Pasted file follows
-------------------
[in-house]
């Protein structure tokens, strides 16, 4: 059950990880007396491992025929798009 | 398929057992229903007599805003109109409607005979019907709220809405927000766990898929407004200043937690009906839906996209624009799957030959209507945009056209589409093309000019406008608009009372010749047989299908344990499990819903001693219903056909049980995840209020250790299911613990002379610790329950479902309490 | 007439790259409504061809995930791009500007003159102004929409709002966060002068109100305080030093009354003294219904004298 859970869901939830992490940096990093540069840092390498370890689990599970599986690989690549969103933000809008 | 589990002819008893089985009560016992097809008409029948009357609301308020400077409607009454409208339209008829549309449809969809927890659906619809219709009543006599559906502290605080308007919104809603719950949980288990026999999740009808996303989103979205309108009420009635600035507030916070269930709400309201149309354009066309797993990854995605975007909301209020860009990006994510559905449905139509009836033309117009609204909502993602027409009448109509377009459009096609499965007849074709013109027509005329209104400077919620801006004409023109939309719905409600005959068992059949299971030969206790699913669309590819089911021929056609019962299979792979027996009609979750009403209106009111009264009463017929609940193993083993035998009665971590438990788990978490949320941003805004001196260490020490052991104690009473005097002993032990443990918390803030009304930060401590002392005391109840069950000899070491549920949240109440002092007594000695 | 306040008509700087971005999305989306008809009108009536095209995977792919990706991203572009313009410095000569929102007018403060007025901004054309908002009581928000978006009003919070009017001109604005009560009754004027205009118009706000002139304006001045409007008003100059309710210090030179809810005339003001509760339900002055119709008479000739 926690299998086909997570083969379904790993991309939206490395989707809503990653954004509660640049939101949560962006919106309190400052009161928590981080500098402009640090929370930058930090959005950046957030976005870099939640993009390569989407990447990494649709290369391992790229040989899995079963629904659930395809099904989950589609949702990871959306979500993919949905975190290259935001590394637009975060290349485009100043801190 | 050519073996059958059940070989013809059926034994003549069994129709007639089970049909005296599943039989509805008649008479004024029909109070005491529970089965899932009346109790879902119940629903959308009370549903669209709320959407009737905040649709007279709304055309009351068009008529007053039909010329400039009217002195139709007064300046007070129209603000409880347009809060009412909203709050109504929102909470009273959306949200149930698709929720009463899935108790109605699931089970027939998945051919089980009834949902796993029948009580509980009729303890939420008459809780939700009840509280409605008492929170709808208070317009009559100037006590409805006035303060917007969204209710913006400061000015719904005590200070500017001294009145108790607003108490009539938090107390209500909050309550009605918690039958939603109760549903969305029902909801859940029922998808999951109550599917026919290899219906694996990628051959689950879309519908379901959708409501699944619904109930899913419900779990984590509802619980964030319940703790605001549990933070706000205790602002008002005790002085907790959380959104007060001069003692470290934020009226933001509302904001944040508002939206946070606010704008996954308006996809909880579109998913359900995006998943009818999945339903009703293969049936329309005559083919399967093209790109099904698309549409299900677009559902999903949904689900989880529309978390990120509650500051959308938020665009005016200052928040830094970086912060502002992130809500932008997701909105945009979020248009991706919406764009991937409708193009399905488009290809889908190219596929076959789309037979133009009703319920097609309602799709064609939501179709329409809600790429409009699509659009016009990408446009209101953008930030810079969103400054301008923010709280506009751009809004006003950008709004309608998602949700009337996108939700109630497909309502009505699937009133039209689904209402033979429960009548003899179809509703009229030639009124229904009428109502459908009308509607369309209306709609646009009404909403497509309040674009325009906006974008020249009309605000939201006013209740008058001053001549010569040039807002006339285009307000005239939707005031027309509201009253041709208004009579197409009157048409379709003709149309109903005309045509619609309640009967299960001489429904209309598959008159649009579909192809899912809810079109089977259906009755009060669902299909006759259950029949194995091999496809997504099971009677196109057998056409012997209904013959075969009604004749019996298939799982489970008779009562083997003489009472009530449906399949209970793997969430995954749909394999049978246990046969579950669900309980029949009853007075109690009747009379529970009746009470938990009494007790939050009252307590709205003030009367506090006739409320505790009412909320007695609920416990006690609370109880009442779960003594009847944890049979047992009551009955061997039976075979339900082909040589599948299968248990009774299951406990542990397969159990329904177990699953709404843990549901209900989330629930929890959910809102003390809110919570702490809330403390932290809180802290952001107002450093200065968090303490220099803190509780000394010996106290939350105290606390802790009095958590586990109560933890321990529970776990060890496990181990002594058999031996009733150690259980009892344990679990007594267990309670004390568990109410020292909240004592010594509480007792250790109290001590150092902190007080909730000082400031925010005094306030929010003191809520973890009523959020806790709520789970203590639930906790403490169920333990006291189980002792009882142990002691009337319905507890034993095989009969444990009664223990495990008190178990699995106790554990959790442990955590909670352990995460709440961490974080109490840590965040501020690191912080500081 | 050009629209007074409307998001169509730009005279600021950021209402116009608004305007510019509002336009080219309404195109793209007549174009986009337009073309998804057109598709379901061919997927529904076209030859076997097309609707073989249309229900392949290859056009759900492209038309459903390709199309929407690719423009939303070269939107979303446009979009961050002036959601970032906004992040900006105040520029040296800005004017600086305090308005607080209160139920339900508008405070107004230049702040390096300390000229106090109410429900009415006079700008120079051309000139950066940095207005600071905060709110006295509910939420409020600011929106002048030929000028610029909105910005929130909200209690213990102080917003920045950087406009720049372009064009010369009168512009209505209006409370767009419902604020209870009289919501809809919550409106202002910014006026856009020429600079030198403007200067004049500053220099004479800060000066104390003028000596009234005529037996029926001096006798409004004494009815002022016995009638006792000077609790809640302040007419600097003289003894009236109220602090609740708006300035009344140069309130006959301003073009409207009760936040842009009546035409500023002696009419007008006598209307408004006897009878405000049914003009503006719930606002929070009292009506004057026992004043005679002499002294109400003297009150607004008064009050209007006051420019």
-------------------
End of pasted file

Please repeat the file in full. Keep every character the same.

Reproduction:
[in-house]
């Protein structure tokens, strides 16, 4: 059950990880007396491992025929798009 | 398929057992229903007599805003109109409607005979019907709220809405927000766990898929407004200043937690009906839906996209624009799957030959209507945009056209589409093309000019406008608009009372010749047989299908344990499990819903001693219903056909049980995840209020250790299911613990002379610790329950479902309490 | 007439790259409504061809995930791009500007003159102004929409709002966060002068109100305080030093009354003294219904004298 859970869901939830992490940096990093540069840092390498370890689990599970599986690989690549969103933000809008 | 589990002819008893089985009560016992097809008409029948009357609301308020400077409607009454409208339209008829549309449809969809927890659906619809219709009543006599559906502290605080308007919104809603719950949980288990026999999740009808996303989103979205309108009420009635600035507030916070269930709400309201149309354009066309797993990854995605975007909301209020860009990006994510559905449905139509009836033309117009609204909502993602027409009448109509377009459009096609499965007849074709013109027509005329209104400077919620801006004409023109939309719905409600005959068992059949299971030969206790699913669309590819089911021929056609019962299979792979027996009609979750009403209106009111009264009463017929609940193993083993035998009665971590438990788990978490949320941003805004001196260490020490052991104690009473005097002993032990443990918390803030009304930060401590002392005391109840069950000899070491549920949240109440002092007594000695 | 306040008509700087971005999305989306008809009108009536095209995977792919990706991203572009313009410095000569929102007018403060007025901004054309908002009581928000978006009003919070009017001109604005009560009754004027205009118009706000002139304006001045409007008003100059309710210090030179809810005339003001509760339900002055119709008479000739 926690299998086909997570083969379904790993991309939206490395989707809503990653954004509660640049939101949560962006919106309190400052009161928590981080500098402009640090929370930058930090959005950046957030976005870099939640993009390569989407990447990494649709290369391992790229040989899995079963629904659930395809099904989950589609949702990871959306979500993919949905975190290259935001590394637009975060290349485009100043801190 | 050519073996059958059940070989013809059926034994003549069994129709007639089970049909005296599943039989509805008649008479004024029909109070005491529970089965899932009346109790879902119940629903959308009370549903669209709320959407009737905040649709007279709304055309009351068009008529007053039909010329400039009217002195139709007064300046007070129209603000409880347009809060009412909203709050109504929102909470009273959306949200149930698709929720009463899935108790109605699931089970027939998945051919089980009834949902796993029948009580509980009729303890939420008459809780939700009840509280409605008492929170709808208070317009009559100037006590409805006035303060917007969204209710913006400061000015719904005590200070500017001294009145108790607003108490009539938090107390209500909050309550009605918690039958939603109760549903969305029902909801859940029922998808999951109550599917026919290899219906694996990628051959689950879309519908379901959708409501699944619904109930899913419900779990984590509802619980964030319940703790605001549990933070706000205790602002008002005790002085907790959380959104007060001069003692470290934020009226933001509302904001944040508002939206946070606010704008996954308006996809909880579109998913359900995006998943009818999945339903009703293969049936329309005559083919399967093209790109099904698309549409299900677009559902999903949904689900989880529309978390990120509650500051959308938020665009005016200052928040830094970086912060502002992130809500932008997701909105945009979020248009991706919406764009991937409708193009399905488009290809889908190219596929076959789309037979133009009703319920097609309602799709064609939501179709329409809600790429409009699509659009016009990408446009209101953008930030810079969103400054301008923010709280506009751009809004006003950008709004309608998602949700009337996108939700109630497909309502009505699937009133039209689904209402033979429960009548003899179809509703009229030639009124229904009428109502459908009308509607369309209306709609646009009404909403497509309040674009325009906006974008020249009309605000939201006013209740008058001053001549010569040039807002006339285009307000005239939707005031027309509201009253041709208004009579197409009157048409379709003709149309109903005309045509619609309640009967299960001489429904209309598959008159649009579909192809899912809810079109089977259906009755009060669902299909006759259950029949194995091999496809997504099971009677196109057998056409012997209904013959075969009604004749019996298939799982489970008779009562083997003489009472009530449906399949209970793997969430995954749909394999049978246990046969579950669900309980029949009853007075109690009747009379529970009746009470938990009494007790939050009252307590709205003030009367506090006739409320505790009412909320007695609920416990006690609370109880009442779960003594009847944890049979047992009551009955061997039976075979339900082909040589599948299968248990009774299951406990542990397969159990329904177990699953709404843990549901209900989330629930929890959910809102003390809110919570702490809330403390932290809180802290952001107002450093200065968090303490220099803190509780000394010996106290939350105290606390802790009095958590586990109560933890321990529970776990060890496990181990002594058999031996009733150690259980009892344990679990007594267990309670004390568990109410020292909240004592010594509480007792250790109290001590150092902190007080909730000082400031925010005094306030929010003191809520973890009523959020806790709520789970203590639930906790403490169920333990006291189980002792009882142990002691009337319905507890034993095989009969444990009664223990495990008190178990699995106790554990959790442990955590909670352990995460709440961490974080109490840590965040501020690191912080500081 | 050009629209007074409307998001169509730009005279600021950021209402116009608004305007510019509002336009080219309404195109793209007549174009986009337009073309998804057109598709379901061919997927529904076209030859076997097309609707073989249309229900392949290859056009759900492209038309459903390709199309929407690719423009939303070269939107979303446009979009961050002036959601970032906004992040900006105040520029040296800005004017600086305090308005607080209160139920339900508008405070107004230049702040390096300390000229106090109410429900009415006079700008120079051309000139950066940095207005600071905060709110006295509910939420409020600011929106002048030929000028610029909105910005929130909200209690213990102080917003920045950087406009720049372009064009010369009168512009209505209006409370767009419902604020209870009289919501809809919550409106202002910014006026856009020429600079030198403007200067004049500053220099004479800060000066104390003028000596009234005529037996029926001096006798409004004494009815002022016995009638006792000077609790809640302040007419600097003289003894009236109220602090609740708006300035009344140069309130006959301003073009409207009760936040842009009546035409500023002696009419007008006598209307408004006897009878405000049914003009503006719930606002929070009292009506004057026992004043005679002499002294109400003297009150607004008064009050209007006051420019």